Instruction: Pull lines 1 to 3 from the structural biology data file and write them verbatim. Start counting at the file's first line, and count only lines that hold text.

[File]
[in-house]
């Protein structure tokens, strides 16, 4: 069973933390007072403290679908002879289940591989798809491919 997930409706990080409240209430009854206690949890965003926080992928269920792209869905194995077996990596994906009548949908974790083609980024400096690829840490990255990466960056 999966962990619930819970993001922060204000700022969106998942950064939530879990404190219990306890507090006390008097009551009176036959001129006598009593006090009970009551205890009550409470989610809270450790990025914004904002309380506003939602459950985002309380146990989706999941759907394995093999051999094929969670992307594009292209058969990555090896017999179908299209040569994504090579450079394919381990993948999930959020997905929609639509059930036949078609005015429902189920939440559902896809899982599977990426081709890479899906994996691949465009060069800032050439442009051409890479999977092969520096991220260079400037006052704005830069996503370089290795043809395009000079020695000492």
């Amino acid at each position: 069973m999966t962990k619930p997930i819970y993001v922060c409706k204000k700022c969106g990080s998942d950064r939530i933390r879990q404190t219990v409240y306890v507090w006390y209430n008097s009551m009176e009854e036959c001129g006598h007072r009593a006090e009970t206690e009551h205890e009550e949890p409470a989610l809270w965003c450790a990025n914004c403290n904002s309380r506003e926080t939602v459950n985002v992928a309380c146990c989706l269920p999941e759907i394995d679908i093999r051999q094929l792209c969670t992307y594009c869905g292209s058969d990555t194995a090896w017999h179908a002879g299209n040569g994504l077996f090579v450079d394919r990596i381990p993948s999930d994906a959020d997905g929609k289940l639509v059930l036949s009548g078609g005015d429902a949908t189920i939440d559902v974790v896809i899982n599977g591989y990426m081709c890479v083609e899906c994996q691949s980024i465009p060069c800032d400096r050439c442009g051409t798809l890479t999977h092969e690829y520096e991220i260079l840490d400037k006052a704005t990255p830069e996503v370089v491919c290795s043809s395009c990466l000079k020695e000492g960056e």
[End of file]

[in-house]
């Protein structure tokens, strides 16, 4: 069973933390007072403290679908002879289940591989798809491919 997930409706990080409240209430009854206690949890965003926080992928269920792209869905194995077996990596994906009548949908974790083609980024400096690829840490990255990466960056 999966962990619930819970993001922060204000700022969106998942950064939530879990404190219990306890507090006390008097009551009176036959001129006598009593006090009970009551205890009550409470989610809270450790990025914004904002309380506003939602459950985002309380146990989706999941759907394995093999051999094929969670992307594009292209058969990555090896017999179908299209040569994504090579450079394919381990993948999930959020997905929609639509059930036949078609005015429902189920939440559902896809899982599977990426081709890479899906994996691949465009060069800032050439442009051409890479999977092969520096991220260079400037006052704005830069996503370089290795043809395009000079020695000492």
């Amino acid at each position: 069973m999966t962990k619930p997930i819970y993001v922060c409706k204000k700022c969106g990080s998942d950064r939530i933390r879990q404190t219990v409240y306890v507090w006390y209430n008097s009551m009176e009854e036959c001129g006598h007072r009593a006090e009970t206690e009551h205890e009550e949890p409470a989610l809270w965003c450790a990025n914004c403290n904002s309380r506003e926080t939602v459950n985002v992928a309380c146990c989706l269920p999941e759907i394995d679908i093999r051999q094929l792209c969670t992307y594009c869905g292209s058969d990555t194995a090896w017999h179908a002879g299209n040569g994504l077996f090579v450079d394919r990596i381990p993948s999930d994906a959020d997905g929609k289940l639509v059930l036949s009548g078609g005015d429902a949908t189920i939440d559902v974790v896809i899982n599977g591989y990426m081709c890479v083609e899906c994996q691949s980024i465009p060069c800032d400096r050439c442009g051409t798809l890479t999977h092969e690829y520096e991220i260079l840490d400037k006052a704005t990255p830069e996503v370089v491919c290795s043809s395009c990466l000079k020695e000492g960056e």